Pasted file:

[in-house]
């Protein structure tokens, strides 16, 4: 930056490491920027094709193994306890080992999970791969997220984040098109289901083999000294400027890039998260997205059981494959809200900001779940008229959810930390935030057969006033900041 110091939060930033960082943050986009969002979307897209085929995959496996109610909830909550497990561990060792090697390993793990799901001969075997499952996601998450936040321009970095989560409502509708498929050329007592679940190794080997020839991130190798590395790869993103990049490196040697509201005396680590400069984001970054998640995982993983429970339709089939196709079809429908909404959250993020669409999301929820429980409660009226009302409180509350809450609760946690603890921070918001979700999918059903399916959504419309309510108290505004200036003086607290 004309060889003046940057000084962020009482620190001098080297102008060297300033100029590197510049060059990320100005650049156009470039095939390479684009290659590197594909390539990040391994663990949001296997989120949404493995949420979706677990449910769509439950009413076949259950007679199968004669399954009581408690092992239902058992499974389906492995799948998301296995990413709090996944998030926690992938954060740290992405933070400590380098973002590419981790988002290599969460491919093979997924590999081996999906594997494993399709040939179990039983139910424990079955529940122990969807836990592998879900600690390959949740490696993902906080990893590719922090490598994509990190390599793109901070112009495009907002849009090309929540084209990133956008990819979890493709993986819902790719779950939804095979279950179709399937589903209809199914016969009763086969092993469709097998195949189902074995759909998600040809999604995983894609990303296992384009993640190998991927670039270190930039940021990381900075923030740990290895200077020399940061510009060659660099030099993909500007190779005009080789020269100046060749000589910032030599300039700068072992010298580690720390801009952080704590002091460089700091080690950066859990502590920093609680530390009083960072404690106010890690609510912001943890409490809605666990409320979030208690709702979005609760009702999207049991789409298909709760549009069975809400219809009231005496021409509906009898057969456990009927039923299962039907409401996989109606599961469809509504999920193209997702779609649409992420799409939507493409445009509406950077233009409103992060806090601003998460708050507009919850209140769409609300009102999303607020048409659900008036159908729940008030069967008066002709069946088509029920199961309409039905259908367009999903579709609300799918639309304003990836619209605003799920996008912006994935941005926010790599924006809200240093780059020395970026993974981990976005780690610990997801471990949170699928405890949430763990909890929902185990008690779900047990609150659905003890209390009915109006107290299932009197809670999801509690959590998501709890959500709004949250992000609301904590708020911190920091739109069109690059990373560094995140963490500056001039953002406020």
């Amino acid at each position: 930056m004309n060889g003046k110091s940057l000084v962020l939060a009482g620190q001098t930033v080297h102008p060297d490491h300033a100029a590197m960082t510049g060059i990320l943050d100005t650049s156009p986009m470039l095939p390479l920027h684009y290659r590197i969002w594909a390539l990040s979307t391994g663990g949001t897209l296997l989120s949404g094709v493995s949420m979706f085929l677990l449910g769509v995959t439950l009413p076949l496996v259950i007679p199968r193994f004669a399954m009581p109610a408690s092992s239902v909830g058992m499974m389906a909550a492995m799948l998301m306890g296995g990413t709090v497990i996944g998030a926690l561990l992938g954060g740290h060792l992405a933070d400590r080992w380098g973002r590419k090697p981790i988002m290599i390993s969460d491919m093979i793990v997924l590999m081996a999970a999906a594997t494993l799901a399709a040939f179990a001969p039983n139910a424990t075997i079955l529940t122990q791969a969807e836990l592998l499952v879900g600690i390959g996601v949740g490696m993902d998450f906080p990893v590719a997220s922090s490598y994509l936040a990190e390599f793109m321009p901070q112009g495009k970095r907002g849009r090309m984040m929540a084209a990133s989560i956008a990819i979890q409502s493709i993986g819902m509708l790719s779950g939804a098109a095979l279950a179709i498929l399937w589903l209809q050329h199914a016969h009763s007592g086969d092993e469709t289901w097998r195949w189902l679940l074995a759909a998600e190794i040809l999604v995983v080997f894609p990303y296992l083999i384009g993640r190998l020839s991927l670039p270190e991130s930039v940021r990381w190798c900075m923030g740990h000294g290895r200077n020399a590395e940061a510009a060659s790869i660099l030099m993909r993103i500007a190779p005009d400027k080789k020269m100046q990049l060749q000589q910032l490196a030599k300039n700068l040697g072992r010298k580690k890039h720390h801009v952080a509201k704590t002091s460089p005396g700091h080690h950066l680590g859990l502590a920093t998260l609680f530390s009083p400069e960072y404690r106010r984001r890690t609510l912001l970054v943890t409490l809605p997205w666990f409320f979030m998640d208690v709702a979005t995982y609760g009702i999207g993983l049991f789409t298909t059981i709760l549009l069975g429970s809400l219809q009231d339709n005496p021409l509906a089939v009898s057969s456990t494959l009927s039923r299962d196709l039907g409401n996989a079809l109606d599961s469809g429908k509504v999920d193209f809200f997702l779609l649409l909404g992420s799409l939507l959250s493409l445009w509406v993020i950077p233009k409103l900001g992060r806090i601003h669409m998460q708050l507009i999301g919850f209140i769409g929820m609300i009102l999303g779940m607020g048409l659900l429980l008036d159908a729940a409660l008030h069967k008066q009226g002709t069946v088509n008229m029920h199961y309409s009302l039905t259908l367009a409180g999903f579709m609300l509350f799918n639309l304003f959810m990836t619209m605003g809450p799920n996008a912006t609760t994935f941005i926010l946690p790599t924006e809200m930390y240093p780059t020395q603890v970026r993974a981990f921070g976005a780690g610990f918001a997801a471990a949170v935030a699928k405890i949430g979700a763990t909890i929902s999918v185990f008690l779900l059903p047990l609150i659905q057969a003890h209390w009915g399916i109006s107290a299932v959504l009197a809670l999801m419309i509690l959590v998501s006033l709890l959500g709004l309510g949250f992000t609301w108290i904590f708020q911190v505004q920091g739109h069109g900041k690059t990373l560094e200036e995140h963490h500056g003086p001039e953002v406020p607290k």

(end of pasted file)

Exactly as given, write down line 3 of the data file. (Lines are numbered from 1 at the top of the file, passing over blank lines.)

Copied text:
């Amino acid at each position: 930056m004309n060889g003046k110091s940057l000084v962020l939060a009482g620190q001098t930033v080297h102008p060297d490491h300033a100029a590197m960082t510049g060059i990320l943050d100005t650049s156009p986009m470039l095939p390479l920027h684009y290659r590197i969002w594909a390539l990040s979307t391994g663990g949001t897209l296997l989120s949404g094709v493995s949420m979706f085929l677990l449910g769509v995959t439950l009413p076949l496996v259950i007679p199968r193994f004669a399954m009581p109610a408690s092992s239902v909830g058992m499974m389906a909550a492995m799948l998301m306890g296995g990413t709090v497990i996944g998030a926690l561990l992938g954060g740290h060792l992405a933070d400590r080992w380098g973002r590419k090697p981790i988002m290599i390993s969460d491919m093979i793990v997924l590999m081996a999970a999906a594997t494993l799901a399709a040939f179990a001969p039983n139910a424990t075997i079955l529940t122990q791969a969807e836990l592998l499952v879900g600690i390959g996601v949740g490696m993902d998450f906080p990893v590719a997220s922090s490598y994509l936040a990190e390599f793109m321009p901070q112009g495009k970095r907002g849009r090309m984040m929540a084209a990133s989560i956008a990819i979890q409502s493709i993986g819902m509708l790719s779950g939804a098109a095979l279950a179709i498929l399937w589903l209809q050329h199914a016969h009763s007592g086969d092993e469709t289901w097998r195949w189902l679940l074995a759909a998600e190794i040809l999604v995983v080997f894609p990303y296992l083999i384009g993640r190998l020839s991927l670039p270190e991130s930039v940021r990381w190798c900075m923030g740990h000294g290895r200077n020399a590395e940061a510009a060659s790869i660099l030099m993909r993103i500007a190779p005009d400027k080789k020269m100046q990049l060749q000589q910032l490196a030599k300039n700068l040697g072992r010298k580690k890039h720390h801009v952080a509201k704590t002091s460089p005396g700091h080690h950066l680590g859990l502590a920093t998260l609680f530390s009083p400069e960072y404690r106010r984001r890690t609510l912001l970054v943890t409490l809605p997205w666990f409320f979030m998640d208690v709702a979005t995982y609760g009702i999207g993983l049991f789409t298909t059981i709760l549009l069975g429970s809400l219809q009231d339709n005496p021409l509906a089939v009898s057969s456990t494959l009927s039923r299962d196709l039907g409401n996989a079809l109606d599961s469809g429908k509504v999920d193209f809200f997702l779609l649409l909404g992420s799409l939507l959250s493409l445009w509406v993020i950077p233009k409103l900001g992060r806090i601003h669409m998460q708050l507009i999301g919850f209140i769409g929820m609300i009102l999303g779940m607020g048409l659900l429980l008036d159908a729940a409660l008030h069967k008066q009226g002709t069946v088509n008229m029920h199961y309409s009302l039905t259908l367009a409180g999903f579709m609300l509350f799918n639309l304003f959810m990836t619209m605003g809450p799920n996008a912006t609760t994935f941005i926010l946690p790599t924006e809200m930390y240093p780059t020395q603890v970026r993974a981990f921070g976005a780690g610990f918001a997801a471990a949170v935030a699928k405890i949430g979700a763990t909890i929902s999918v185990f008690l779900l059903p047990l609150i659905q057969a003890h209390w009915g399916i109006s107290a299932v959504l009197a809670l999801m419309i509690l959590v998501s006033l709890l959500g709004l309510g949250f992000t609301w108290i904590f708020q911190v505004q920091g739109h069109g900041k690059t990373l560094e200036e995140h963490h500056g003086p001039e953002v406020p607290k």